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SIDIC Periodical XXXVI - 2003/1-3
Seeking A Culture Of Dialogue (Pages 26-27)

Other articles from this issue | Version in English | Version in French

Seeking a Culture of Dialogue in Poland: The Necropola where Uderstanding is Born
Licari, Lila


To prove to society the value and abilities of a child with special needs and at the same time, to save the Jewish cemetery in Koďmin Wielkopolski (in the center of Poland, near Pozna˝) from total destruction – that was the goal of a Polish teacher who is passionate about Jewish history and culture. His work, which began in 1985, not only continued, but grew and changed to a PROGRAM for international relations between young people in Poland, Israel, Germany, the Ukraine and the German minority in Poland.

The goal of this program, which is called ANTYSCHEMATY (anti-schemata), is to restore Jewish cemeteries in Poland and to make an inventory of them. However, « the secondary effects » which this activity produces and which now are collective, are much deeper. They :

- give the young people the opportunity to do away with prejudices, ready-made decisions, ideological schemata that have grown throughout history ;

- help these young people develop attitudes of acceptance and tolerance ;

- foster a discovery of their reciprocal cultures, histories and daily living ;

- facilitate better mutual knowledge and understanding in the context of work, discussion and play ;

- enable the guests from Israel to get to know interesting places which lie outside of the known itineraries for tourists.

Mr. Jerzy FORNALIK has been working for 27 years as a teacher in the center for schools and special education in Borz“ciczki (Poland). His initiative for the restoration of the Jewish cemetery in Koďmin attracted interest and help from the secondary schools in Sulejówek (eastern Warsaw). In 2000, during the restoration of the Jewish cemetery in Krzepice (north-west of Czestochowa), the young Poles received help from the young people in the Hartman School in Jerusalem. In 2001, the young people in the Reut School in Jerusalem helped them to restore the cemetery in Dobrodzie˝ (west of Czestochowa). In 2002, a group of young people from Poland, Holland and the Ukraine cleaned the cemetery in Bia»a (Silesia).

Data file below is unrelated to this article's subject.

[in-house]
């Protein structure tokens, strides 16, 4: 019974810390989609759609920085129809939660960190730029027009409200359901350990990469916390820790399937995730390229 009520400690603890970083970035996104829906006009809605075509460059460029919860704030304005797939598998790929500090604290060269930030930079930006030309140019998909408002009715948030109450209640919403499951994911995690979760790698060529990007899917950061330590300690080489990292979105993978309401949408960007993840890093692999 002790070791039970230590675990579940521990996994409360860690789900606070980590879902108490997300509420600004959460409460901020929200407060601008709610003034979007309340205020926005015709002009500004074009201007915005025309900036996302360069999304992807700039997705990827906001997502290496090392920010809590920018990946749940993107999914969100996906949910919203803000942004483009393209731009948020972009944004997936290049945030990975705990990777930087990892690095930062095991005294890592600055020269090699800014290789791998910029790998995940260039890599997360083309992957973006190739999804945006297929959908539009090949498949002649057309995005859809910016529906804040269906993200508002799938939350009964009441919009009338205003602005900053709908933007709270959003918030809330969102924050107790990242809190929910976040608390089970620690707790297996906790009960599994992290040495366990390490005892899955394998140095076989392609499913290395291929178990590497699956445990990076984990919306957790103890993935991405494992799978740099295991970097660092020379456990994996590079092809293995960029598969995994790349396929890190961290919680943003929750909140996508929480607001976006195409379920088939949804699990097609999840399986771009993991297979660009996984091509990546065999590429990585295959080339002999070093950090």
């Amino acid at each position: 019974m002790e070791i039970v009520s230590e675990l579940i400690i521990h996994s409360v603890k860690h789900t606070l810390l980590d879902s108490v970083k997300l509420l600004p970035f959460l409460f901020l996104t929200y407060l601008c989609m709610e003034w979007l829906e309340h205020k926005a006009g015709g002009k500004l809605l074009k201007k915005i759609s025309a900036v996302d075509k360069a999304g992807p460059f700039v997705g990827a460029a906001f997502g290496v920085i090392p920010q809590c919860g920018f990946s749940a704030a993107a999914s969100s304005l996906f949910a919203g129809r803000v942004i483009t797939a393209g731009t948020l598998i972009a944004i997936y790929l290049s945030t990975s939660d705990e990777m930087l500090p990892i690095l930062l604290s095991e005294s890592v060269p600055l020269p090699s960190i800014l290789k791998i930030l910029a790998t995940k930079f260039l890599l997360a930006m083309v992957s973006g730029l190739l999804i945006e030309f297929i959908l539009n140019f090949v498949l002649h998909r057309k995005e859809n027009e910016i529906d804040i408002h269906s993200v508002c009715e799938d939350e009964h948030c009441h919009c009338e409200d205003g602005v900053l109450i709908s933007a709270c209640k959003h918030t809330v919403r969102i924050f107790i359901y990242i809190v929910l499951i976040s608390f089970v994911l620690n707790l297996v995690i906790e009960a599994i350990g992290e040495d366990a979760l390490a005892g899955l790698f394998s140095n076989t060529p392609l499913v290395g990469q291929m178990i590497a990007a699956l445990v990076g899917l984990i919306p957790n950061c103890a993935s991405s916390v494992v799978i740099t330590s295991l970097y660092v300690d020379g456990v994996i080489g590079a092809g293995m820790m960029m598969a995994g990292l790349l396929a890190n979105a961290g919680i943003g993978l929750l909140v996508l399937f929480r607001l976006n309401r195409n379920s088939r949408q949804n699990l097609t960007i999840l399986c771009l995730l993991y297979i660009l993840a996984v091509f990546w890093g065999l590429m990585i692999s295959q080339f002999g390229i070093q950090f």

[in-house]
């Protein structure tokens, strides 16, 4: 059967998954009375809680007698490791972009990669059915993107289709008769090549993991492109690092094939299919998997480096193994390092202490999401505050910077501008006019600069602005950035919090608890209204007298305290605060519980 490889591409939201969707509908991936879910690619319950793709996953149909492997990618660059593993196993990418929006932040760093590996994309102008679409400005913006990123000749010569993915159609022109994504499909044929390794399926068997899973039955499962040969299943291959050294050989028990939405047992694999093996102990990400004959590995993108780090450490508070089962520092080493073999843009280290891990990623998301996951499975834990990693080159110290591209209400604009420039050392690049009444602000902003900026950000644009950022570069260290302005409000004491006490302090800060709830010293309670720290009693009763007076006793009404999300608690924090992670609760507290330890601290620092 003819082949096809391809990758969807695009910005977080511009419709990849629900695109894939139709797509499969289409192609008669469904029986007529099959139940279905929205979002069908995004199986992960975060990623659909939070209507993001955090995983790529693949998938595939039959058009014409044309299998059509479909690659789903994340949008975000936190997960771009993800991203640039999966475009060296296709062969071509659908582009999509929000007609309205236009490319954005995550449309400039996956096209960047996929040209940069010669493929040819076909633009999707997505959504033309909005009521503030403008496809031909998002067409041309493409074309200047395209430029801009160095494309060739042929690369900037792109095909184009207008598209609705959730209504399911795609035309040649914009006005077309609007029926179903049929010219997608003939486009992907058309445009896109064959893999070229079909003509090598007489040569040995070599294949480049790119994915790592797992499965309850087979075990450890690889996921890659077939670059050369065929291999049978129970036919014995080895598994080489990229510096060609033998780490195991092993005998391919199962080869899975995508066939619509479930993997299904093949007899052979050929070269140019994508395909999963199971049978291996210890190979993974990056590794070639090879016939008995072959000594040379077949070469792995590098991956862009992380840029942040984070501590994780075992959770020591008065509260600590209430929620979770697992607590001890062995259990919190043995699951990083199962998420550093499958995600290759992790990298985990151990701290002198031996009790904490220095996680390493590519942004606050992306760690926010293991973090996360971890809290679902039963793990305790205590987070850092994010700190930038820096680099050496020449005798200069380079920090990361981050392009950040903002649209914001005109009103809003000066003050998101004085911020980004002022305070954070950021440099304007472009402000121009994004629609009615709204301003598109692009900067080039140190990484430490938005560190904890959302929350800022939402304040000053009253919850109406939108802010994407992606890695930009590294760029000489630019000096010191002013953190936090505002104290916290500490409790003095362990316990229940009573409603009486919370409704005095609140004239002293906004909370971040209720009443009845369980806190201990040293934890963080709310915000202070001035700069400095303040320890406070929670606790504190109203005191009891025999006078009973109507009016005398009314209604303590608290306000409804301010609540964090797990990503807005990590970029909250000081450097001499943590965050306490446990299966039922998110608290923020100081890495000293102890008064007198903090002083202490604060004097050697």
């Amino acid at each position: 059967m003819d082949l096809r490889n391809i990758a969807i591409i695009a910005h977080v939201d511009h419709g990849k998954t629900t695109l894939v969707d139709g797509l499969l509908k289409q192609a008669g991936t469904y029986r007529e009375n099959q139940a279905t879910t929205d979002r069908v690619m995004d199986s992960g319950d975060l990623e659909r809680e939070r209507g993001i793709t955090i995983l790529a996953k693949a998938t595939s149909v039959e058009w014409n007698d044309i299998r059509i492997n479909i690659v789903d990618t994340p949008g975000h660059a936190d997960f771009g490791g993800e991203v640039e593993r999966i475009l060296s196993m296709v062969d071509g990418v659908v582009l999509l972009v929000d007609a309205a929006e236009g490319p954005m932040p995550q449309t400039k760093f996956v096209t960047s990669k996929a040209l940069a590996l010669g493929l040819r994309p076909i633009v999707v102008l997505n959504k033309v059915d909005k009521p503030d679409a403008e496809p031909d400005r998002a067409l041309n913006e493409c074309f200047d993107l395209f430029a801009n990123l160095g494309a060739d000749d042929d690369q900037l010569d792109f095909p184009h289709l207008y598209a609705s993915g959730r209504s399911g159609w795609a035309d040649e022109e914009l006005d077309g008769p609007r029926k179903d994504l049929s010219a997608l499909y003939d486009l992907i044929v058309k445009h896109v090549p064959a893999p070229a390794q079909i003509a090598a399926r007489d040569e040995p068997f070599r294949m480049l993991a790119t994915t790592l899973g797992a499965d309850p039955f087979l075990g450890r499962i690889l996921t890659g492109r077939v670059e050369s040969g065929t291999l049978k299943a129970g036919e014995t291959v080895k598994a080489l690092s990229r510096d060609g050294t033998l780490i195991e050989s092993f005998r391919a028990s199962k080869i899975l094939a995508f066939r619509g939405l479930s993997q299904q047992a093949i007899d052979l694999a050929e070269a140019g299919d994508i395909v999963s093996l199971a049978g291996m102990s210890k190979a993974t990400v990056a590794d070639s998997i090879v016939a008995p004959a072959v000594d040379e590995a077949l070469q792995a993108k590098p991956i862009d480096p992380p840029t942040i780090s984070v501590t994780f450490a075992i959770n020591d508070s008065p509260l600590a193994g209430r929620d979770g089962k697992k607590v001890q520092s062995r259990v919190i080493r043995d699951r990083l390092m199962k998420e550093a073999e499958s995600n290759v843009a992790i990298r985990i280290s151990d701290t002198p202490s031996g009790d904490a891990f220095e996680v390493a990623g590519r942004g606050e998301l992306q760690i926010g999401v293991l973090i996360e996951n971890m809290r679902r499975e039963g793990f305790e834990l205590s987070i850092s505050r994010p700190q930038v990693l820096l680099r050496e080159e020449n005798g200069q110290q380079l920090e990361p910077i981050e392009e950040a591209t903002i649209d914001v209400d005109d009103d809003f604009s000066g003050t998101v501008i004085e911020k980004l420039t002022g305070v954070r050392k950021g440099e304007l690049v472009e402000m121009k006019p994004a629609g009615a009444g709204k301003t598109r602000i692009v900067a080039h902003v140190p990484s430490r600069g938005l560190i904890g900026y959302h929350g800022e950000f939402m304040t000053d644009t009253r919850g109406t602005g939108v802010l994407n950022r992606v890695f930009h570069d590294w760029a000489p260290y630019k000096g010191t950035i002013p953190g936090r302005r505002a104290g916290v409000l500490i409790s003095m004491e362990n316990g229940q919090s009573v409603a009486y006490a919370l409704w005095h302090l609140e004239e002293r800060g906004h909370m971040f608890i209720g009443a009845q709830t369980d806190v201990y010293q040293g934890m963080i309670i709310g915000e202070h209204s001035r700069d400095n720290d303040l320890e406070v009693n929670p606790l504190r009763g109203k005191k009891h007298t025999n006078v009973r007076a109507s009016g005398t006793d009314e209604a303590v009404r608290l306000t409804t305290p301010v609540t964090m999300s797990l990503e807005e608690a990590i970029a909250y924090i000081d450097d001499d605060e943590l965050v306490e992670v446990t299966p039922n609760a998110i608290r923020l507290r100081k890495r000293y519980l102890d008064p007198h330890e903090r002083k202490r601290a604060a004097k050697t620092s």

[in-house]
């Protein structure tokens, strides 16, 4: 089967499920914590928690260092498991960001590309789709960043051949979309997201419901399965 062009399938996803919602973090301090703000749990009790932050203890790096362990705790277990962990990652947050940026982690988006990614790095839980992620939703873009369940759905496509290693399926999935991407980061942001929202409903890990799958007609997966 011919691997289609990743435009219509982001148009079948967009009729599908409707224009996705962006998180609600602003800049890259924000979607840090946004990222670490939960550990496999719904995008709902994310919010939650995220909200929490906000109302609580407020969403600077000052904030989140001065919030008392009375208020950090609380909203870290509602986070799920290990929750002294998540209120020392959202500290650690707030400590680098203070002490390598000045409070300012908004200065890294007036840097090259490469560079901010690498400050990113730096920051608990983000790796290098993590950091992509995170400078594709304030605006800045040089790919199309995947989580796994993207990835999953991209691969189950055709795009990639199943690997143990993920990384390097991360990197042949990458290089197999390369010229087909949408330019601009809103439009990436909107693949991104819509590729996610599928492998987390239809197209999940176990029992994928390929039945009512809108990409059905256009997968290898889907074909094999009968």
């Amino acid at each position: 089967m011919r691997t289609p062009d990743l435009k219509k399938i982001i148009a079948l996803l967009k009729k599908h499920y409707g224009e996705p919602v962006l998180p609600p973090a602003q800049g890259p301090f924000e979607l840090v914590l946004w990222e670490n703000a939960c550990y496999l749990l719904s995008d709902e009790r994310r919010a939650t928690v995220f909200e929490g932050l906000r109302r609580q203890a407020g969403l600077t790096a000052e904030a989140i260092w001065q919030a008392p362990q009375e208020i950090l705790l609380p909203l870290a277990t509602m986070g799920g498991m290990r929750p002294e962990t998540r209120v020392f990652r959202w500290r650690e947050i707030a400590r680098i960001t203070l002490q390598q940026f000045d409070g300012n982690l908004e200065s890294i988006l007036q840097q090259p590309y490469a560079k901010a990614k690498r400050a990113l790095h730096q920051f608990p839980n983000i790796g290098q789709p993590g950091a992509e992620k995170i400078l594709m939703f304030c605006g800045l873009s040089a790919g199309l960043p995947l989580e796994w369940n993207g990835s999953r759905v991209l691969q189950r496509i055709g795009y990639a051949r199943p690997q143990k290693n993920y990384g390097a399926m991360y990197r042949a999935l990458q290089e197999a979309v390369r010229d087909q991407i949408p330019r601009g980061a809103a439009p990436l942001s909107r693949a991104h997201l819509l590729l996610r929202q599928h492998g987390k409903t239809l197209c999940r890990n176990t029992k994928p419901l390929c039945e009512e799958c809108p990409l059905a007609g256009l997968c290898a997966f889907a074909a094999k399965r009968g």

During the day, the young people who are very motivated use their arms and chain saws to free the tombstones, which are often very old and valuable, and during the evenings and nights, they share their impressions, their opinions and information about their countries, history, ideas they have been given, prejudices. Friendships are formed and the sharing continues by correspondence, when they often admit that they have corrected their ideas about Poland, Israel, their knowledge of the life of Jews and Poles together throughout history. Thanks to this work and sharing, a young Polish woman, for example, decided to study Hebrew at the Warsaw University, « so as to be able to read the inscriptions on the tombstones myself and above all, so as to be able to read the Bible. »

During the meeting in Krzepice, a film was made. It documents Mr. FORNALIK’s work. He proudly shows this film to visitors from Israel, Germany and elsewhere with the hope that it will be possible to continue this work.
Some of the inhabitants of the places where the young people restore the Jewish cemeteries are happy to join them in their activity. The local newspapers report on the events.

More and more, the Israeli embassy in Warsaw shows its interest in Mr. Jerzy FORNALIK’s work. Sometimes Israel’s ambassador to Poland, Mr. Shevah Weiss, comes to the places where the young people are working in order to encourage them himself.
It is planned to get young people from other countries involved in these projects to continue restoring Jewish cemeteries, of which there are many in Poland, and to add other vestiges of Jewish culture in Poland.


* Lila Licari, of Polish origin, works as a psychotherapist in France.
This article was written in July 2003 and is based on information and cuttings from press releases written in Polish by Mr. J. Fornalik.
Article translated from the French by K.E. Wolff


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